For the fourth time, members of Congress have filed a bipartisan bill that, if enacted, would dramatically cut the federal beer excise tax that the nation’s small brewers pay on every barrel of beer they produce.
The Small Brewer Reinvestment and Expanding Workforce Act – Small BREW Act for short – seeks to implement a new tax structure to better reflect the evolving nature of the country’s booming craft beer industry, according to a statement from the Brewers Association.
As introduced by Representatives Erik Paulsen (R-MN) and Richard E, Neal (D-MA), the Small BREW Act seeks to cut the tax rate on a brewery’s first 60,000 barrels in half, from $7 to $3.50. If passed, the bill would also cut the excise tax rate from $18 per barrel to $16 for production between 60,001 and 2 million barrels. Once a brewery surpasses that 2 million barrel threshold, however, the federal excise tax would not change from the current $18 per barrel rate. The new rates, if signed into law, would be applicable to brewers with annual production of 6 million barrels or less, which is also the production cap in the BA’s current definition of a craft brewer.
In a press statement, Bob Pease, CEO of the BA, commended the effort to advance the needs of small brewers at the federal level.
“While small brewers pay the same business and employment taxes as other business categories, they are also burdened with an industry-wide federal and state excise tax which impede their growth,” he said. “Now is the time to recalibrate the excise tax to foster growth and employment where it is primed to happen—among our country’s small and independent brewers. We look forward to working with Congress to ensure the passage of this fair and meaningful bipartisan legislation.”
An earlier version of the same bill was introduced in 2013 and picked up more than 182 supporters in both major parties, but died after being referred to the House Committee on Ways and Means. In fact, that was the third time the Small BREW Act had been introduced to no avail.
In an interview with Brewbound in early 2014, Rep. Peter DeFazio (D-OR), who co-chairs the House Small Brewers Caucus, said policymakers have a hard time seeing the big picture when it comes to a graduated barrel tax rate.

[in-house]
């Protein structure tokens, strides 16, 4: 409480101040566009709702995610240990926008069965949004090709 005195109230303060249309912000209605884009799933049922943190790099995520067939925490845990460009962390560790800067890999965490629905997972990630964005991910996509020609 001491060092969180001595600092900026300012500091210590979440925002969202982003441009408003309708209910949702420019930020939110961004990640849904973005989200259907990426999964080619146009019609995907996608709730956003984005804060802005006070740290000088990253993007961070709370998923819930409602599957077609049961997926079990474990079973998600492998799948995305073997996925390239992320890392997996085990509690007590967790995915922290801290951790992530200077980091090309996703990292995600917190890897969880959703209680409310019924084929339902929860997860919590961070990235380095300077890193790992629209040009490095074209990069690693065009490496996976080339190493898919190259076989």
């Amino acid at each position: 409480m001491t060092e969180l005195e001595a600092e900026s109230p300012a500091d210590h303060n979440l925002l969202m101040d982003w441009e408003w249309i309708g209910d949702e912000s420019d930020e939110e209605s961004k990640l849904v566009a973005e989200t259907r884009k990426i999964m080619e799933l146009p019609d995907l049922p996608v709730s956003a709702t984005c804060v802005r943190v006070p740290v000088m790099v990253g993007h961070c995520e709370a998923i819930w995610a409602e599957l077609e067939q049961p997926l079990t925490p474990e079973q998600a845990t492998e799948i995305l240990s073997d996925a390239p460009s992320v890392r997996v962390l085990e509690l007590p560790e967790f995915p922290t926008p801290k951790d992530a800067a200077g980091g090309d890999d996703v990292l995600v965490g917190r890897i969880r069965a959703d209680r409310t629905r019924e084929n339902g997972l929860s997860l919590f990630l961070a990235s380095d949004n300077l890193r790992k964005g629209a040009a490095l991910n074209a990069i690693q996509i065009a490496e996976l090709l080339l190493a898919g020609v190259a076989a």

“The problem around here is we don’t look at things on a holistic basis,” he said at the time. “It’s just, ‘does it cost the Treasury money?’ Some. They say, ‘Well, that’s a net loser.’”
Historically, the Small BREW Act hasn’t been alone on Capitol Hill as a bill with the aim of alleviating brewers of what many have decried as overly burdensome taxation. The Beer Institute has in the past backed a competing bill known as the BEER Act, which called for even deeper tax breaks and for them to be applied to all brewers regardless of size. A request for comment on whether the BI would again try to get its act passed in 2015 has yet to be returned.
But with the 114th Congress underway, lawmakers are nonetheless taking another shot with the BA-backed bill.
In the news release, Congressman Paulsen called the growing popularity of craft brewing “the quintessential American success story.”
“Many of these brewers start out enjoying a hobby, but end up growing businesses that create jobs and provide a product that people enjoy,” he said. “The tax code needs to catch up to the nature of the brewing industry and not penalize the nation’s small brewers.”
Neal, adding that he’s been a “vigorous supporter” of the craft beer industry, said that he looks forward to pushing the bipartisan effort forward.
“As someone who represents many small brewers in Massachusetts, I can attest that craft breweries are locally owned, generate economic development and create good jobs,” he said. “Our bill rightfully recalibrates the beer excise tax for America’s craft brewers, allowing them to grow and reinvest in their businesses.”
Alongside Paulsen and Neal, Representatives DeFazio, Earl Blumenauer (D-OR), Patrick McHenry (R-NC), and Patrick Meehan (R-PA) are joining in the reintroduction of the bill. All but Meehan are listed as members of the House Small Brewers Caucus on the organization’s website.
The Senate is expected to introduce a companion bill in the near future, according to the BA’s statement.